In todays data centers, it is not uncommon to find servers with only 2 x 10GbE network interfaces, this is especially true with the rise of Hyper-Converged Infrastructure over the last several years. For customers looking to deploy NSX-T with ESXi, there is an important physical network constraint to be aware of which is quickly mentioned in the NSX-T documentation here.
For example, your hypervisor host has two physical links that are up: vmnic0 and vmnic1. Suppose vmnic0 is used for management and storage networks, while vmnic1 is unused. This would mean that vmnic1 can be used as an NSX-T uplink, but vmnic0 cannot. To do link teaming, you must have two unused physical links available, such as vmnic1 and vmnic2.
As shown in the diagram below, an ESXi host with only two physical NICs can not provide complete network redundancy as each pNIC can only be associated with a single switch (VSS/VDS or the new N-VDS) as pNICs can not be shared across switches.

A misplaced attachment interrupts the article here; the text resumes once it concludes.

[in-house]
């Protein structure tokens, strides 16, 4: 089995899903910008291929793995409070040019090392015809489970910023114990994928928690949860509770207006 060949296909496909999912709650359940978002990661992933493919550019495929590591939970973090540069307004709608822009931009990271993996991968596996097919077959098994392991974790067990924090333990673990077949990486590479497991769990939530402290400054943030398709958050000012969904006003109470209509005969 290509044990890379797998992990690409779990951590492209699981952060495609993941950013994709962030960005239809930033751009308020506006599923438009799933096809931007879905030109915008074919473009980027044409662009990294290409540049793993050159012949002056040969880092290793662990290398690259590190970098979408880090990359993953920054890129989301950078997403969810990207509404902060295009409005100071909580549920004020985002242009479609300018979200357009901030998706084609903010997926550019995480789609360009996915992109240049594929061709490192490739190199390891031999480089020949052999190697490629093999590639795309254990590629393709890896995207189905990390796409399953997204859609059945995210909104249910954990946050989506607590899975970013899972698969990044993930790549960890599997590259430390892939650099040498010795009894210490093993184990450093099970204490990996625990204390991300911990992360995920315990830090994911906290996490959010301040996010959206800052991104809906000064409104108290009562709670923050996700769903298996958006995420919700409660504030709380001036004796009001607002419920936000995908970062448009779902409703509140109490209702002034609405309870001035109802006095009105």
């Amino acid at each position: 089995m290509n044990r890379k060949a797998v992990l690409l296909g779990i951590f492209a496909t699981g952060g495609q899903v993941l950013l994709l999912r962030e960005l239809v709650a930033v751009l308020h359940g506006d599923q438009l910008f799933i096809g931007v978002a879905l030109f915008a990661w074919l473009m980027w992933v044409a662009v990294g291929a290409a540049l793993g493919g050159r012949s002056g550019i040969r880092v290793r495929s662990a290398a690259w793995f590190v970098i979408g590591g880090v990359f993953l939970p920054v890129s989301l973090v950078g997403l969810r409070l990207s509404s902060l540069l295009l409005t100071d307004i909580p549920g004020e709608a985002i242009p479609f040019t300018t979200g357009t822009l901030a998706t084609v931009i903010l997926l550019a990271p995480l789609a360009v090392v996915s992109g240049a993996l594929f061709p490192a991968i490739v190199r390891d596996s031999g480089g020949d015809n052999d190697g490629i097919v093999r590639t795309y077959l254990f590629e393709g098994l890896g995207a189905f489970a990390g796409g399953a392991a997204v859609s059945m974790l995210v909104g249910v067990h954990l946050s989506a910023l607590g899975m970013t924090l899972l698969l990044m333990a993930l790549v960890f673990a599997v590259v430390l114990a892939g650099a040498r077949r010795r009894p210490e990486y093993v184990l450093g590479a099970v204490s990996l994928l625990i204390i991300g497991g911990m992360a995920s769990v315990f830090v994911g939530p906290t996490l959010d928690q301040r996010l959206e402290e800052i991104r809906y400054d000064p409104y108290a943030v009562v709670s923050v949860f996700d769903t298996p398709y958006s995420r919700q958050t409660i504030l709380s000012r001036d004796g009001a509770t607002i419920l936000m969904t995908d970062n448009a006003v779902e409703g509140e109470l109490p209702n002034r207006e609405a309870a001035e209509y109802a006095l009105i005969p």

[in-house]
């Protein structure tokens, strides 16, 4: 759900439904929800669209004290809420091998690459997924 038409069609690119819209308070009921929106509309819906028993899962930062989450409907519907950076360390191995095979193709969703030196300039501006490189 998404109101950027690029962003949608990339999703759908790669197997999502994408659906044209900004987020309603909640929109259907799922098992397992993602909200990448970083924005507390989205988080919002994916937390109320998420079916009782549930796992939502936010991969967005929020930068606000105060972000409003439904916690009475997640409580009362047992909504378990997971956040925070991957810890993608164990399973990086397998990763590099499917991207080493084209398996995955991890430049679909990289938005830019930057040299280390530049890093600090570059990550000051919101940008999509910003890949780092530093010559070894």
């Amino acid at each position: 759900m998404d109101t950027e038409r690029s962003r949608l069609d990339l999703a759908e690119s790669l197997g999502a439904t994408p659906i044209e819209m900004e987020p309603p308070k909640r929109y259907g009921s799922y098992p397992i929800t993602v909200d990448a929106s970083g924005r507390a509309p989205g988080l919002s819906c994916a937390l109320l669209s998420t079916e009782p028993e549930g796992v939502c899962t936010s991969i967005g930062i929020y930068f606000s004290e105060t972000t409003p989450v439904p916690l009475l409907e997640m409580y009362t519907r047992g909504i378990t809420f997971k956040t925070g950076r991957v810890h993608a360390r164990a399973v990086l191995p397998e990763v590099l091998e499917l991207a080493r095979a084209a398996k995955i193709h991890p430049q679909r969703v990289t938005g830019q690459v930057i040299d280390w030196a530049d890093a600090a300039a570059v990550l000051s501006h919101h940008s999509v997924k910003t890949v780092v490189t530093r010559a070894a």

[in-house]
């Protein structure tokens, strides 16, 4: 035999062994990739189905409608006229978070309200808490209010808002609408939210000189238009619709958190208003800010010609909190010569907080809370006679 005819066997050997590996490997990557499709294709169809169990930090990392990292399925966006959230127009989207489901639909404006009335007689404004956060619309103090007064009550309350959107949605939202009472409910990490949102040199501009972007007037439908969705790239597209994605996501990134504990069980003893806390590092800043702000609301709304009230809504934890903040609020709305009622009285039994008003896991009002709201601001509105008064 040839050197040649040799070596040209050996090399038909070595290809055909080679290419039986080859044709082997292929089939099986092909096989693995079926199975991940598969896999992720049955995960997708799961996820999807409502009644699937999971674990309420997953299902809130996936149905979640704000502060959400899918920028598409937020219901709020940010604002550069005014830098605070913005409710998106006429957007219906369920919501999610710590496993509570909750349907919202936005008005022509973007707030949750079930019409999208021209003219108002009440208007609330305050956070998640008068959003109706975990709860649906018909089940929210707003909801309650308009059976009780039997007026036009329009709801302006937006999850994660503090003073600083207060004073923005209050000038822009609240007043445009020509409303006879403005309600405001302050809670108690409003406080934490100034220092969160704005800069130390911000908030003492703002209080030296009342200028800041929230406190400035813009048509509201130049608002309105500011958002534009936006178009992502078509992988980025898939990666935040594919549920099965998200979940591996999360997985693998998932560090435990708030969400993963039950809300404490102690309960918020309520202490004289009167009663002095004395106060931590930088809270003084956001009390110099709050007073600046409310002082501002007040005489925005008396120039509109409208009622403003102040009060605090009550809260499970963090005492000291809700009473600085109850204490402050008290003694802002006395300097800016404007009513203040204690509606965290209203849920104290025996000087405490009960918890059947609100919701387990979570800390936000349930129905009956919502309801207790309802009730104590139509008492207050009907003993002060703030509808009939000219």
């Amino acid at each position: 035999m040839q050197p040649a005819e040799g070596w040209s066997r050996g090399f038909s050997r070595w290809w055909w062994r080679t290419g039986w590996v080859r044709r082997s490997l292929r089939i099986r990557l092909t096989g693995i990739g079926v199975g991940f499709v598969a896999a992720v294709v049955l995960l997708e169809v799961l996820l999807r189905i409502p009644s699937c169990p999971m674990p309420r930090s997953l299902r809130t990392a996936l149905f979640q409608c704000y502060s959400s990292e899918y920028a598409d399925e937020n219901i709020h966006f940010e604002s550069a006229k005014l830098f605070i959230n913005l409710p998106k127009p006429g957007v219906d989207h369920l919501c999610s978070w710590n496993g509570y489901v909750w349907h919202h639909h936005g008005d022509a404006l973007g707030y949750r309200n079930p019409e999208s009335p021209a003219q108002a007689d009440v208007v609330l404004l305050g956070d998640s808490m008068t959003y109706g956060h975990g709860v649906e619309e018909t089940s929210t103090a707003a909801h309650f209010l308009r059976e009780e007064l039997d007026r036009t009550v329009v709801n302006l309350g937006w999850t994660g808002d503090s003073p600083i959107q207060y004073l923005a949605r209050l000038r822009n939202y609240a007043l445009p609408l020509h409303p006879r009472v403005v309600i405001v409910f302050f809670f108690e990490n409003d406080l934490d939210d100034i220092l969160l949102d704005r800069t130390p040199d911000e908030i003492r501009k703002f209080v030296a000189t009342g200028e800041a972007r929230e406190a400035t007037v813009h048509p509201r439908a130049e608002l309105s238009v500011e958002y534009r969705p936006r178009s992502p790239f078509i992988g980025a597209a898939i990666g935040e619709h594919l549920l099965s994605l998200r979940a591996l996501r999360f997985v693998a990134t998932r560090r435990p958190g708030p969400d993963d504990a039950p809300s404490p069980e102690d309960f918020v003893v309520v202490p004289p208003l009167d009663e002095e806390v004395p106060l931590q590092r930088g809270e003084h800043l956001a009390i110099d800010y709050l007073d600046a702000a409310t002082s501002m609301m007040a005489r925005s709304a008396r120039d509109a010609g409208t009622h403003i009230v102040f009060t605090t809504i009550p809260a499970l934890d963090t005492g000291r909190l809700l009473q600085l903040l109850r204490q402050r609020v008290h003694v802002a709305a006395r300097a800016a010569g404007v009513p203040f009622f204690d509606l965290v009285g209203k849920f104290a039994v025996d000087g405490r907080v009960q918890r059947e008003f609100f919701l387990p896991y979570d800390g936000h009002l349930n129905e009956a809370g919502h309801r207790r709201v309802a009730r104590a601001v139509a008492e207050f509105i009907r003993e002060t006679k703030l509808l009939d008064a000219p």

For customers, this means that you need to allocate a minimum of 4 pNICs to provide redundancy for both overlay traffic and non-overlay VMkernel traffic such as Management, vMotion, VSAN, etc. This is much easier said than done as not all hardware platforms can easily be expanded and even if they can, there still is a huge cost in expanding the physical network footprint (switch port, cabling, etc).
UPDATE (06/12/18) - As of NSX-T 2.2, which was recently released, there is now a UI in NSX-T Manager for managing the migration of VMkernel interfaces to the N-VDS. For automation purposes, you may still find this article useful but now you have option of using the UI.